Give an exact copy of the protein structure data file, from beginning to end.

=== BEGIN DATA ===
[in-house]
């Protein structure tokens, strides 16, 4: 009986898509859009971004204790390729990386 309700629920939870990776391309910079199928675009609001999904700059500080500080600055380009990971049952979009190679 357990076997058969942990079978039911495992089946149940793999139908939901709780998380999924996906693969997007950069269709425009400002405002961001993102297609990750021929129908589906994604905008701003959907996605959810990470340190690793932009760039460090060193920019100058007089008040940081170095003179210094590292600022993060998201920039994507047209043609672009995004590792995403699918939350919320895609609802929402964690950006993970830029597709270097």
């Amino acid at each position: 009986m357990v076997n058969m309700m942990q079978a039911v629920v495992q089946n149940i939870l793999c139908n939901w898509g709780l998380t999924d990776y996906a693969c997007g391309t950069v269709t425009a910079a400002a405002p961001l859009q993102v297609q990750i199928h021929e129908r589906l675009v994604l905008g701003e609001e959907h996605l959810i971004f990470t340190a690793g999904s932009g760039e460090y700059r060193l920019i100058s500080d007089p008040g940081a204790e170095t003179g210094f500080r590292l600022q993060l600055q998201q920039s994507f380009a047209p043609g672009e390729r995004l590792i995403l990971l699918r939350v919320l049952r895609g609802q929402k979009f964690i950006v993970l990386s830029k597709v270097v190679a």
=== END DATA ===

[in-house]
């Protein structure tokens, strides 16, 4: 009986898509859009971004204790390729990386 309700629920939870990776391309910079199928675009609001999904700059500080500080600055380009990971049952979009190679 357990076997058969942990079978039911495992089946149940793999139908939901709780998380999924996906693969997007950069269709425009400002405002961001993102297609990750021929129908589906994604905008701003959907996605959810990470340190690793932009760039460090060193920019100058007089008040940081170095003179210094590292600022993060998201920039994507047209043609672009995004590792995403699918939350919320895609609802929402964690950006993970830029597709270097």
């Amino acid at each position: 009986m357990v076997n058969m309700m942990q079978a039911v629920v495992q089946n149940i939870l793999c139908n939901w898509g709780l998380t999924d990776y996906a693969c997007g391309t950069v269709t425009a910079a400002a405002p961001l859009q993102v297609q990750i199928h021929e129908r589906l675009v994604l905008g701003e609001e959907h996605l959810i971004f990470t340190a690793g999904s932009g760039e460090y700059r060193l920019i100058s500080d007089p008040g940081a204790e170095t003179g210094f500080r590292l600022q993060l600055q998201q920039s994507f380009a047209p043609g672009e390729r995004l590792i995403l990971l699918r939350v919320l049952r895609g609802q929402k979009f964690i950006v993970l990386s830029k597709v270097v190679a």